Ding-dong! 'The Book of Mormon' is at St. Louis' door
This article first appeared in the St. Louis Beacon, Feb. 15, 2013 - We’ve been waiting two years for "Mormon" missionaries to ring the doorbell on the St. Louis stage. Now, opening night for "The Book of Mormon" — winner of nine Tony Awards — is just days away.
No performance of the satirical musical is sold out; limited tickets are still available, even on weekends. But Becky Patel, 34, of Clayton, is glad she has her tickets in hand.
While visiting New York in 2011, Patel was disappointed that she couldn’t get seats for a Broadway performance. She’s looking forward seeing it at The Fox on Feb. 23.
"I’ve heard that it really got good reviews," Patel said. "It seems like a very different kind of show — irreverent and entertaining."
'Turn It Off!'
The Book of Mormon is a sacred text of the Church of Jesus Christ of Latter-day Saints (LDS), informally called the Mormon Church. It’s said to have been written by ancient prophets. “The Book of Mormon,” the musical, springs from the minds of modern-day comedy writers Trey Parker and Matt Stone, creators of the animated television show "South Park," along with composer and lyricist Robert Lopez.
But even if your kids watch "South Park," you’ll want to think twice before taking them to "Mormon." Being offensive is part of its charm, according to fans.
The impious musical relates the story of Elder Price and Elder Cunningham, two inexperienced Mormon missionaries, who are sent to Uganda — not Orlando, as one had hoped — to share the sacred book. But the local population, more concerned with war, famine, AIDS and a menacing warlord than religion, is resistant.
Enter Elder McKinley, the district leader. McKinley tells the pair how to handle rejection, or any other bothersome feeling: you simply "Turn It Off."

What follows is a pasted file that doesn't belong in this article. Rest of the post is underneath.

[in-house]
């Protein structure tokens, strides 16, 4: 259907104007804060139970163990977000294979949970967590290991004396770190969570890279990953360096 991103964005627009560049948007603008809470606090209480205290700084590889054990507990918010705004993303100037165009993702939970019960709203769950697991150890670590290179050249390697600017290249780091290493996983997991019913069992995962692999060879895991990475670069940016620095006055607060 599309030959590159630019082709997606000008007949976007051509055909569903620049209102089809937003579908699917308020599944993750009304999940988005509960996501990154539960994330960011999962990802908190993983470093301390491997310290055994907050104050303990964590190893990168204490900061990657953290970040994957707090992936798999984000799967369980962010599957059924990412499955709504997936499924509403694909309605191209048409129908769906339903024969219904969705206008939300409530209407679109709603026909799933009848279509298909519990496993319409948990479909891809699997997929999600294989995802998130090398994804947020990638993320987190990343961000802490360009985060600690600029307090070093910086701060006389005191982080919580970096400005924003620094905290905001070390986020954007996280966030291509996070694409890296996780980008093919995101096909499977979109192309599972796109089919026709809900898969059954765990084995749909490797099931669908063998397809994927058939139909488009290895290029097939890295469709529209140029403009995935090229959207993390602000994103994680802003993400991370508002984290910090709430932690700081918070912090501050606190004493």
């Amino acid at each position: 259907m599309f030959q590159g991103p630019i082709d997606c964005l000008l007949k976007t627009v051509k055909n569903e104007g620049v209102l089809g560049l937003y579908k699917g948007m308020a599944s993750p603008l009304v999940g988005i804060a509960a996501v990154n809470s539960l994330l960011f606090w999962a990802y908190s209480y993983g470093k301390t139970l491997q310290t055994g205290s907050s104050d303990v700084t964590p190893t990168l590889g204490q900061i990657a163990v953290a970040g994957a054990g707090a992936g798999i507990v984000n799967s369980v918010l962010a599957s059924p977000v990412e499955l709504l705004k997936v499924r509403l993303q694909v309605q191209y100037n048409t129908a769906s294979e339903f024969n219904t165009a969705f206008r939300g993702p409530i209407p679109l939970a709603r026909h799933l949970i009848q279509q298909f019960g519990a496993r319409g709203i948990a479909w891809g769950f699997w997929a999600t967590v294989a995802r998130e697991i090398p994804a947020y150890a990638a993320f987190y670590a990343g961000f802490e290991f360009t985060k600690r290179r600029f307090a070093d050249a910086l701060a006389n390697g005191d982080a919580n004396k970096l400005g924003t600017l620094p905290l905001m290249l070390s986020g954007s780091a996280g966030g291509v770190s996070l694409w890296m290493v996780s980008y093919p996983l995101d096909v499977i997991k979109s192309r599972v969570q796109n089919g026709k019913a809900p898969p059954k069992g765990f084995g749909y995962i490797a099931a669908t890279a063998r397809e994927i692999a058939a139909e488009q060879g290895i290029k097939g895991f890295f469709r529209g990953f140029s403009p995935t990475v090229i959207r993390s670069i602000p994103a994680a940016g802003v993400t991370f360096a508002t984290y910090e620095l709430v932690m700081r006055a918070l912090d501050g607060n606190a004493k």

McKinley’s signature song advises, "Turn it off, like a light switch, just go click! It’s a cool little Mormon trick!" This notion also helps (sort of) to turn off his feelings of attraction to other men.
Grey Henson, who plays McKinley in the touring cast, is a gay man who grew up in a small Georgia town. He said he can empathize with McKinley’s difficulty accepting himself. But Henson had a supportive family who encouraged him to live authentically. There’s hope for McKinley, too, Henson said, in an interview with the Beacon.
"There’s a little hint of a new Elder McKinley coming through. Keep your eyes on him; he’s going to eventually come out of his shell a little bit more," Henson said.
Too far from 'South Park' roots?
As a young boy, Henson wasn’t allowed to watch "South Park."
"When it was in its heyday, I was watching 'Nickelodeon,' " Henson said. "But now Trey Parker and Matt Stone are like gods to me."
Scott Miller, founder of a St. Louis theater company, shares Henson’s assessment of the creative team.
"South Park is brilliant. Some of the greatest social commentary of our time has come out of it," Miller said.
But the artistic director of New Line Theatre, which specializes in edgy musicals, is less effusive in his praise for "The Book of Mormon," which he saw in New York. The play’s big on fun but short on the social commentary.
"I don’t love it like a lot of people do, but I like it," Miller said. "I did laugh a lot — and that’s what they’re aiming for."
Still, New Line is not likely to stage "Mormon." For one thing, Miller is uncomfortable with the play’s portrayal of the Ugandan people.
"It seems like all the black characters were all kind of dumb, which feels a little creepy," Miller said. "Usually Matt Stone and Trey Parker are amazing about challenging racism."
Mormons weigh in
Another corner where you might expect criticism is from the Mormon church. Joan Brannigan, 70, of Olivette, said one reason she’s looking forward to seeing "Mormon" is that she "read that the Mormon people weren’t really upset about it — that they liked it."
Indeed, shortly after the play opened, one Mormon told the "Salt Lake Tribune," "If you can ignore some of the obscenities and raunchiness, you’ll be delighted." Another wondered if the play might spark play-watchers’ interest in becoming a Mormon missionary.
Ben Munson, a spokesman for the LDS St. Louis region wouldn’t go as far as calling it an opportunity. Still, Munson, who has not seen the play, acknowledged it has the potential to start a discussion.
"It certainly brings it into the topic of conversation," Munson said.
The church’s official stance on the play is: "The production may attempt to entertain audiences for an evening, but the Book of Mormon as a volume of scripture will change people's lives forever by bringing them closer to Christ."
"The Book of Mormon" play is also an uplifting experience, according to actor Henson, who wants people to know it has "a beautiful message."
"It’s a story about friendship and honesty and caring for one another and accepting people for who they are," Henson said. "And how these people realize that there’s more to life than trying to be perfect."